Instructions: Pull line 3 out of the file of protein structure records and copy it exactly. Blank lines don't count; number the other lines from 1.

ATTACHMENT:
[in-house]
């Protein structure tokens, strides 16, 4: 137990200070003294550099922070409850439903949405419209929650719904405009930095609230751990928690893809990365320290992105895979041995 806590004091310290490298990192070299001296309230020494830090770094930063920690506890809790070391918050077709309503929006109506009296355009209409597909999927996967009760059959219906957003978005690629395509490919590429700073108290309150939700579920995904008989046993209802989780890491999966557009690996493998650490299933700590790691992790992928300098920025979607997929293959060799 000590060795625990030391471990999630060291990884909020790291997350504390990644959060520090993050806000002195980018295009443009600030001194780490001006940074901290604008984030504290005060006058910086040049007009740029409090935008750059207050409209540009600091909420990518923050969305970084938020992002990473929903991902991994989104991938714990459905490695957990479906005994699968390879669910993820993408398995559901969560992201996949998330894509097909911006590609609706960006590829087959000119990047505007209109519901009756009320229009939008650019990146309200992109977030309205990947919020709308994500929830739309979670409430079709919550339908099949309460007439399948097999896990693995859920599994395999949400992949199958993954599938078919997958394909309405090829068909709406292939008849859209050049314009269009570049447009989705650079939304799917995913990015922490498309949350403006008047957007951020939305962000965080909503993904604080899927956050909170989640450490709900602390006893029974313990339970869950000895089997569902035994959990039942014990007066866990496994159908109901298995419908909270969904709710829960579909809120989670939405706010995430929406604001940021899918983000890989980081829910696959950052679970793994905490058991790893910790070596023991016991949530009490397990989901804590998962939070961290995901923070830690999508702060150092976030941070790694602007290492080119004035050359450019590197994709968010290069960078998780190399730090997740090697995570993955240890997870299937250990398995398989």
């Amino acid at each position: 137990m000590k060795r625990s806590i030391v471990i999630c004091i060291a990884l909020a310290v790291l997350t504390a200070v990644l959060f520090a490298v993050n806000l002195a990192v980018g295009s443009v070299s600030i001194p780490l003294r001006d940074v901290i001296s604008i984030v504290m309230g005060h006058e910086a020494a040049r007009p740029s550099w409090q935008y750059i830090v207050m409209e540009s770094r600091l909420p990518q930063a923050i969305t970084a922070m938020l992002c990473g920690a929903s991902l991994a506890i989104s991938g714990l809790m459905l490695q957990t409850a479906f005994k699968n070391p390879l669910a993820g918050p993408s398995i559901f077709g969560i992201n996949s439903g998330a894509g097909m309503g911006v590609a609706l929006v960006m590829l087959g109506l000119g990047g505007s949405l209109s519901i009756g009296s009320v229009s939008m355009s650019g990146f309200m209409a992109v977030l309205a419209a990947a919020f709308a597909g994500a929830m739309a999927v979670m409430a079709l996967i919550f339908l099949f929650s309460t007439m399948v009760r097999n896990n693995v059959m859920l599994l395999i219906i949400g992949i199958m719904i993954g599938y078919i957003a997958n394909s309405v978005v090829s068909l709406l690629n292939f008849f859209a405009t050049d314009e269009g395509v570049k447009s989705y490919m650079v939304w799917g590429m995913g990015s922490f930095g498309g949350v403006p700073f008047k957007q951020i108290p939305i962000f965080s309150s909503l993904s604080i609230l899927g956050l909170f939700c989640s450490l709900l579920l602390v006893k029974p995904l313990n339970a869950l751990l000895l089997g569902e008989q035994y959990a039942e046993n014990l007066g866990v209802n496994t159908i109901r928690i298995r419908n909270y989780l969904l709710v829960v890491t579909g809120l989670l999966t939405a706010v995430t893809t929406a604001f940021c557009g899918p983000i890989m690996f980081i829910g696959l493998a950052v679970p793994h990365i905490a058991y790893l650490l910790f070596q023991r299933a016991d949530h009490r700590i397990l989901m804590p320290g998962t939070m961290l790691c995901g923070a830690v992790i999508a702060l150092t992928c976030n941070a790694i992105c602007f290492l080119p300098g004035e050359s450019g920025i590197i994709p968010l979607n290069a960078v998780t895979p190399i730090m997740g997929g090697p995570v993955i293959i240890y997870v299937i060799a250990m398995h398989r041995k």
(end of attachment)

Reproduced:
């Amino acid at each position: 137990m000590k060795r625990s806590i030391v471990i999630c004091i060291a990884l909020a310290v790291l997350t504390a200070v990644l959060f520090a490298v993050n806000l002195a990192v980018g295009s443009v070299s600030i001194p780490l003294r001006d940074v901290i001296s604008i984030v504290m309230g005060h006058e910086a020494a040049r007009p740029s550099w409090q935008y750059i830090v207050m409209e540009s770094r600091l909420p990518q930063a923050i969305t970084a922070m938020l992002c990473g920690a929903s991902l991994a506890i989104s991938g714990l809790m459905l490695q957990t409850a479906f005994k699968n070391p390879l669910a993820g918050p993408s398995i559901f077709g969560i992201n996949s439903g998330a894509g097909m309503g911006v590609a609706l929006v960006m590829l087959g109506l000119g990047g505007s949405l209109s519901i009756g009296s009320v229009s939008m355009s650019g990146f309200m209409a992109v977030l309205a419209a990947a919020f709308a597909g994500a929830m739309a999927v979670m409430a079709l996967i919550f339908l099949f929650s309460t007439m399948v009760r097999n896990n693995v059959m859920l599994l395999i219906i949400g992949i199958m719904i993954g599938y078919i957003a997958n394909s309405v978005v090829s068909l709406l690629n292939f008849f859209a405009t050049d314009e269009g395509v570049k447009s989705y490919m650079v939304w799917g590429m995913g990015s922490f930095g498309g949350v403006p700073f008047k957007q951020i108290p939305i962000f965080s309150s909503l993904s604080i609230l899927g956050l909170f939700c989640s450490l709900l579920l602390v006893k029974p995904l313990n339970a869950l751990l000895l089997g569902e008989q035994y959990a039942e046993n014990l007066g866990v209802n496994t159908i109901r928690i298995r419908n909270y989780l969904l709710v829960v890491t579909g809120l989670l999966t939405a706010v995430t893809t929406a604001f940021c557009g899918p983000i890989m690996f980081i829910g696959l493998a950052v679970p793994h990365i905490a058991y790893l650490l910790f070596q023991r299933a016991d949530h009490r700590i397990l989901m804590p320290g998962t939070m961290l790691c995901g923070a830690v992790i999508a702060l150092t992928c976030n941070a790694i992105c602007f290492l080119p300098g004035e050359s450019g920025i590197i994709p968010l979607n290069a960078v998780t895979p190399i730090m997740g997929g090697p995570v993955i293959i240890y997870v299937i060799a250990m398995h398989r041995k």